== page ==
Quiet Professionals FL, Collins’ political action committee, received nearly $625,000, most of it from political committees, including $70,000 from GOP Sen. Bryan Avila’s Fighting for Florida’s Families committee. Avila, who was elected to the Senate in November, played a leadership role in the House.

He also got $5,000 from AMSCOT, which gave DeSantis $50,000 and whose founder Ian MacKechnie donated $1 million to the Florida Disaster Fund headed up by First Lady Casey DeSantis.

The governor’s office granted Operation BBQ Relief a $4.57 million contract on Oct. 14, two weeks after the agency began delivering food to Ian survivors. Collins is chief program officer and the third highest-paid executive with the company at $170,000 a year.

According to the Florida Accountability Contract Tracking System, the meals were estimated to cost $4.4 million, more than 25,000 meals a day at $5.50 a meal. Operating costs were estimated at $176,000.

Three payments were paid in late November, January and February totaling $3.836 million and came from the governor’s emergency preparedness and response fund, according to the state’s budget transparency website. A fourth payment of $1.275 million from the U.S. Contributions Trust Fund was made in January, bringing the total to $5.11 million — more than two-thirds of Operation BBQ’s revenue of $7.4 million for 2021, the most recent year financial data is available.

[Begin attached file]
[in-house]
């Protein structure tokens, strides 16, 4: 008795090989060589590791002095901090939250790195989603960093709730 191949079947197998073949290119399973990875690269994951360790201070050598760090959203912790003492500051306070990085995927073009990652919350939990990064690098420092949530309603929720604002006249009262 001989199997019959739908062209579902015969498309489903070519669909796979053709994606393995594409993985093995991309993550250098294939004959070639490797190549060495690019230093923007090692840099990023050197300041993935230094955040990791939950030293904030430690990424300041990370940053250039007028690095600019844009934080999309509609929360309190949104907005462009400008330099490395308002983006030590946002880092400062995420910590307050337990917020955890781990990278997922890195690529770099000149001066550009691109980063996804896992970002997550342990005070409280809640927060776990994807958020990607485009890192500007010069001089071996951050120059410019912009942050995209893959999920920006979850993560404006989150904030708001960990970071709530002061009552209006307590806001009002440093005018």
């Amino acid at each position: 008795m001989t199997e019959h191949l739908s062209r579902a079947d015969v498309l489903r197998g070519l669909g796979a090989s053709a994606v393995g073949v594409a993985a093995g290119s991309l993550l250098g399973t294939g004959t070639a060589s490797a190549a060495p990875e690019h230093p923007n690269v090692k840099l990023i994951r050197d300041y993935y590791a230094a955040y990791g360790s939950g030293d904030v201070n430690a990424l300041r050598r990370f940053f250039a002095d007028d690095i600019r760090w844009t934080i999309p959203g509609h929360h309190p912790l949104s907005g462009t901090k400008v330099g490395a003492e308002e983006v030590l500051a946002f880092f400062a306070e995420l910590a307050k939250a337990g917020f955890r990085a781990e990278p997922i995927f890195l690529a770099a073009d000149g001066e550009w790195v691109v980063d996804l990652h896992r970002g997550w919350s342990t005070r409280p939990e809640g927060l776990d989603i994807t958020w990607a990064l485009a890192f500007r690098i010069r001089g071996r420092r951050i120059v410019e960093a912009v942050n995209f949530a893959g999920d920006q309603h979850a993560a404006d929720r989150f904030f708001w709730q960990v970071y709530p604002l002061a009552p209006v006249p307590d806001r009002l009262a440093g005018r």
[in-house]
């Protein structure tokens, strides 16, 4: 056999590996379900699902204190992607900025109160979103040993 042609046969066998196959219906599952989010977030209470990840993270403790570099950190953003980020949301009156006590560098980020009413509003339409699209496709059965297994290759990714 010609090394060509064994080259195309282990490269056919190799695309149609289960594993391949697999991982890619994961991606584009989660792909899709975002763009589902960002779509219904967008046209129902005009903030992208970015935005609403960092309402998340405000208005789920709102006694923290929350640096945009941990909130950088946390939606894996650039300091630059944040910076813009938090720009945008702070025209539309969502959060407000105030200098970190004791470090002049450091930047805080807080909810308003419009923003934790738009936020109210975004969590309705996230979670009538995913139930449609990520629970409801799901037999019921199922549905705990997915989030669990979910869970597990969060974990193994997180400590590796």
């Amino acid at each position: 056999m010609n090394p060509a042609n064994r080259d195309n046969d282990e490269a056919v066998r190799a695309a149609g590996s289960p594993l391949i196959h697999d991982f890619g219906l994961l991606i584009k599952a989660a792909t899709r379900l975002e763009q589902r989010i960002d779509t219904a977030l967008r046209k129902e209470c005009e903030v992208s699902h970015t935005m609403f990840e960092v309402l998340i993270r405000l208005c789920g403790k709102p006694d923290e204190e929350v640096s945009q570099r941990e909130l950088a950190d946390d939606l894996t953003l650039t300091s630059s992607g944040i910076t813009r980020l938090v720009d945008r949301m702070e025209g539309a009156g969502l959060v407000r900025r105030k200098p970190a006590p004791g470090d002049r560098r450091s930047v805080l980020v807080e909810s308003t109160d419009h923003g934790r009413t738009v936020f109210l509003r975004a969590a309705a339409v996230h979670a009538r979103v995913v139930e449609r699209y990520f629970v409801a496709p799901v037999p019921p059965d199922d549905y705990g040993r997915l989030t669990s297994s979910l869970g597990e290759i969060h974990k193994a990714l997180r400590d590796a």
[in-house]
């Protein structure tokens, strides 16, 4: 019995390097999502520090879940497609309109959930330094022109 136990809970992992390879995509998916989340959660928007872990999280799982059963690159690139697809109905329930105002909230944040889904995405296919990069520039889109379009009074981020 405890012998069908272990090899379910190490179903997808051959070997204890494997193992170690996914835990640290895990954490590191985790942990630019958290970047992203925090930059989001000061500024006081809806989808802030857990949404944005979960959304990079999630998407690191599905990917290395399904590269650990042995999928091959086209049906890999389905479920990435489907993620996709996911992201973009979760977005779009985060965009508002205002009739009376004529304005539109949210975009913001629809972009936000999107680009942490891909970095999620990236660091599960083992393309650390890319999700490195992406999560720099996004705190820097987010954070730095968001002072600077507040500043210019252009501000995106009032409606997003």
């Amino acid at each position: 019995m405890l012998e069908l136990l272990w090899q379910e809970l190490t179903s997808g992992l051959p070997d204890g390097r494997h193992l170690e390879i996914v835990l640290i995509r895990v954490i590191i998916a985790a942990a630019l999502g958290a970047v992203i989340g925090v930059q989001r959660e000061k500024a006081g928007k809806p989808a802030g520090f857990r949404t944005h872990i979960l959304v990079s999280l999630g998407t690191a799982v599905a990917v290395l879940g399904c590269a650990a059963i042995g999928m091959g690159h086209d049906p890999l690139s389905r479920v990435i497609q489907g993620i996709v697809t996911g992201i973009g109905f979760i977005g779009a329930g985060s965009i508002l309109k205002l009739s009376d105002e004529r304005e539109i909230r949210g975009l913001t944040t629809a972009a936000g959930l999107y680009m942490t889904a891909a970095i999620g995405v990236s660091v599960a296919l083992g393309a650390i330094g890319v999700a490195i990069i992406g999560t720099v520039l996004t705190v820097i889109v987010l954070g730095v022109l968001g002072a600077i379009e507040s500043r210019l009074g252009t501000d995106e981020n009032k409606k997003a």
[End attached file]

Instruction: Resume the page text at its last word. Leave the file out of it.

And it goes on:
The governor’s office did not respond to a request for comments about the contract, deferring all questions to the Division of Emergency Management.

“It is my understanding that Operation BBQ Relief came in at the best rate and ... assisted the Division during an exercise last summer,” said Alecia Collins, no relation to the senator, a spokeswoman for the Division of Emergency Management, which reports to DeSantis.

The division doesn’t always know how long the recovery efforts will last, how many additional meals will be served and how many additional locations have to be opened to make the food more accessible to the survivors, she said.

“Feeding is a critical role and would never hold up those efforts or hold up payment to the vendors who support response operations,” Collins said.

As the division adds up the cost of the actual meals served, it may have to pay Operation BBQ relief more, she added.

Operation BBQ also was among the first 10 recipients of donations from the Florida Disaster Fund run by Volunteer Florida and Casey DeSantis.

The first $1 million of that fund went to some of the most recognized charities in the United States, including the American Red Cross, the Salvation Army, Save the Children and Catholic Charities, as well as lesser-known charities such as Team Rubicon, ToolBank, and Operation BBQ Relief.

The Florida Disaster Fund has raised over $60 million, not including nearly $2.5 million pledged but not yet collected, Volunteer Florida spokeswoman Brittany Dover said.

As of this week, Volunteer Florida has distributed $20.45 million, about a third of what it has received.